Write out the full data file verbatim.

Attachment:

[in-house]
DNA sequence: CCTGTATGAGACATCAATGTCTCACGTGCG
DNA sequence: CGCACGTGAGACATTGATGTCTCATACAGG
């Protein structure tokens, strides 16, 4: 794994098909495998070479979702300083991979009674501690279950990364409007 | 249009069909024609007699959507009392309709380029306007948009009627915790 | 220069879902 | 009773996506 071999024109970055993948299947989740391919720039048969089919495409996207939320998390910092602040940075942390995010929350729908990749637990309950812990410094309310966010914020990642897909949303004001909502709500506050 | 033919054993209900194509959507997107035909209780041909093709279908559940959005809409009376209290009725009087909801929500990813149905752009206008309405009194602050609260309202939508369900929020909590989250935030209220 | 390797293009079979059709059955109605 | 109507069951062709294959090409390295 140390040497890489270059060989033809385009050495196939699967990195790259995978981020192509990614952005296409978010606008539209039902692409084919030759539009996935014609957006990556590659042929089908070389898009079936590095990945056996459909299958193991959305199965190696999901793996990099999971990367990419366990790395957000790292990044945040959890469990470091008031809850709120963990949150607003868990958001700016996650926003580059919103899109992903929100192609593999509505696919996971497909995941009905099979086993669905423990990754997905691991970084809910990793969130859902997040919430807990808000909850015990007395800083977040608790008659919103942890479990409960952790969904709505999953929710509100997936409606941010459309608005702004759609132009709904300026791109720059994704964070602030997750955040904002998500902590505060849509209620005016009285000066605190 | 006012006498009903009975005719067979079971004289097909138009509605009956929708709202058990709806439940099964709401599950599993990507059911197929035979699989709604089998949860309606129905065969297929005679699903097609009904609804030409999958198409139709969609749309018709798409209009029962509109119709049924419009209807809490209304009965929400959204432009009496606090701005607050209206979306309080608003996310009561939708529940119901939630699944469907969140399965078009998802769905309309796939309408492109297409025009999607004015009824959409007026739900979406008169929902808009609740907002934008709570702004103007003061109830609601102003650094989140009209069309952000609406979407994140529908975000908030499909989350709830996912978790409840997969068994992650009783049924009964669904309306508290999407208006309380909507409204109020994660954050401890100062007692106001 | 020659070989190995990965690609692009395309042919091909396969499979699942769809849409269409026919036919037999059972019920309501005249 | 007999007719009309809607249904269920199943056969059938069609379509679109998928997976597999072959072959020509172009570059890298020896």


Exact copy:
[in-house]
DNA sequence: CCTGTATGAGACATCAATGTCTCACGTGCG
DNA sequence: CGCACGTGAGACATTGATGTCTCATACAGG
């Protein structure tokens, strides 16, 4: 794994098909495998070479979702300083991979009674501690279950990364409007 | 249009069909024609007699959507009392309709380029306007948009009627915790 | 220069879902 | 009773996506 071999024109970055993948299947989740391919720039048969089919495409996207939320998390910092602040940075942390995010929350729908990749637990309950812990410094309310966010914020990642897909949303004001909502709500506050 | 033919054993209900194509959507997107035909209780041909093709279908559940959005809409009376209290009725009087909801929500990813149905752009206008309405009194602050609260309202939508369900929020909590989250935030209220 | 390797293009079979059709059955109605 | 109507069951062709294959090409390295 140390040497890489270059060989033809385009050495196939699967990195790259995978981020192509990614952005296409978010606008539209039902692409084919030759539009996935014609957006990556590659042929089908070389898009079936590095990945056996459909299958193991959305199965190696999901793996990099999971990367990419366990790395957000790292990044945040959890469990470091008031809850709120963990949150607003868990958001700016996650926003580059919103899109992903929100192609593999509505696919996971497909995941009905099979086993669905423990990754997905691991970084809910990793969130859902997040919430807990808000909850015990007395800083977040608790008659919103942890479990409960952790969904709505999953929710509100997936409606941010459309608005702004759609132009709904300026791109720059994704964070602030997750955040904002998500902590505060849509209620005016009285000066605190 | 006012006498009903009975005719067979079971004289097909138009509605009956929708709202058990709806439940099964709401599950599993990507059911197929035979699989709604089998949860309606129905065969297929005679699903097609009904609804030409999958198409139709969609749309018709798409209009029962509109119709049924419009209807809490209304009965929400959204432009009496606090701005607050209206979306309080608003996310009561939708529940119901939630699944469907969140399965078009998802769905309309796939309408492109297409025009999607004015009824959409007026739900979406008169929902808009609740907002934008709570702004103007003061109830609601102003650094989140009209069309952000609406979407994140529908975000908030499909989350709830996912978790409840997969068994992650009783049924009964669904309306508290999407208006309380909507409204109020994660954050401890100062007692106001 | 020659070989190995990965690609692009395309042919091909396969499979699942769809849409269409026919036919037999059972019920309501005249 | 007999007719009309809607249904269920199943056969059938069609379509679109998928997976597999072959072959020509172009570059890298020896």